Today’s post was shared by The Workers’ Injury Law & Advocacy Group and comes from www.latimes.com
Lynx Melody Too, a clone of a renowned quarter horse, is at the center of a lawsuit that could change the world of animal breeding and competition.
Texas horse breeder Jason Abraham and veterinarian Gregg Veneklasen sued the American Quarter Horse Assn., claiming that Lynx Melody Too should be allowed to register as an official quarter horse.
A Texas jury decided in their favor in 2013, but a three-judge panel of the U.S. 5th Circuit Court of Appeals reversed that ruling in January, saying there was “insufficient” evidence of wrongdoing by the association.
Abraham and Veneklasen are now seeking a rehearing before the full 15-judge circuit panel.
The suit is among the first to deal with the status of clones in breeding and competition, and its outcome could impact a number of fields, including thoroughbred horse racing and dog breeding.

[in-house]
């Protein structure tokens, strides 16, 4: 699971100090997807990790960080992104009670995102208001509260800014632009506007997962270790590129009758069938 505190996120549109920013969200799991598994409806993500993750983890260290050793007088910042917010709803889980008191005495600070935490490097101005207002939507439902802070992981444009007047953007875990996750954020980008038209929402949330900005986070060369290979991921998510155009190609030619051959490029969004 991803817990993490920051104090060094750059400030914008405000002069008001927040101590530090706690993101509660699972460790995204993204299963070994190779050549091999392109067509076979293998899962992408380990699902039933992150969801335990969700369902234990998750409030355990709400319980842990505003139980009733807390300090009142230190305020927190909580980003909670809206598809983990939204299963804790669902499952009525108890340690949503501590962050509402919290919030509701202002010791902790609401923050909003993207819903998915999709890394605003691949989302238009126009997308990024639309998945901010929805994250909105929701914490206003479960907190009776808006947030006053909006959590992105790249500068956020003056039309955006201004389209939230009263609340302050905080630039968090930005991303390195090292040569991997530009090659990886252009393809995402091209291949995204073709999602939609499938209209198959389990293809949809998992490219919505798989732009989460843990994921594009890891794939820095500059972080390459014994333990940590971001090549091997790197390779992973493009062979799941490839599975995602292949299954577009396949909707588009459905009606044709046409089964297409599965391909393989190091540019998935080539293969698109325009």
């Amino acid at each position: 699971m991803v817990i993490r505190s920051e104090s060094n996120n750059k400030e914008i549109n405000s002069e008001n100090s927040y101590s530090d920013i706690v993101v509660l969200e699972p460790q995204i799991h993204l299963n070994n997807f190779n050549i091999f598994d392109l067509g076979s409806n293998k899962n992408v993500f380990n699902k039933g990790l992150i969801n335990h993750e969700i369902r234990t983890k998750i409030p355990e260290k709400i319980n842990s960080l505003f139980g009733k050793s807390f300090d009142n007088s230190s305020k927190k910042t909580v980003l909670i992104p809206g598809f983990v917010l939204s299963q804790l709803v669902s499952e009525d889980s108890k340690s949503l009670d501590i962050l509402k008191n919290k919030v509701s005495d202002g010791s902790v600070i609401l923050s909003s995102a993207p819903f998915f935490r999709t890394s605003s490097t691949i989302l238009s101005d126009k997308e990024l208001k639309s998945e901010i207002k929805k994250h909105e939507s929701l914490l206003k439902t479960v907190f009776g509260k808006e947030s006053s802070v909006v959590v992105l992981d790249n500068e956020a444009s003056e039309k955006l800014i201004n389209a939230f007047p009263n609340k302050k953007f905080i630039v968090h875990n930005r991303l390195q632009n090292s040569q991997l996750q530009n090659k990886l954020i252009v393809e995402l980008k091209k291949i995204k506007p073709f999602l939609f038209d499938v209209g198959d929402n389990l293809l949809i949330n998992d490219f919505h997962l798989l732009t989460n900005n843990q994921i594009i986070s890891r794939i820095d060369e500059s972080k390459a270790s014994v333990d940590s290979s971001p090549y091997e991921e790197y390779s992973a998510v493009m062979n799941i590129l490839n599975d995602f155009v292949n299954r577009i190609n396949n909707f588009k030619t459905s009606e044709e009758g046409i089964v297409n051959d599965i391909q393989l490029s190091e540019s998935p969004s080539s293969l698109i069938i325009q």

The quarter horse association is adamant that clones and their offspring have no place in its registry.
“It’s what AQHA was founded on — tracking and preserving the pedigrees of these American quarter horses,” said Tom Persechino, executive director of marketing for the association. “When a person buys an American quarter horse, they want to know that my quarter horse has the blood of these horses running through it, not copies of it.”
But Abraham and Veneklasen say that cloning follows a long tradition of using the latest technology to improve and maintain the breed.
Cloning “is nothing more than an assisted…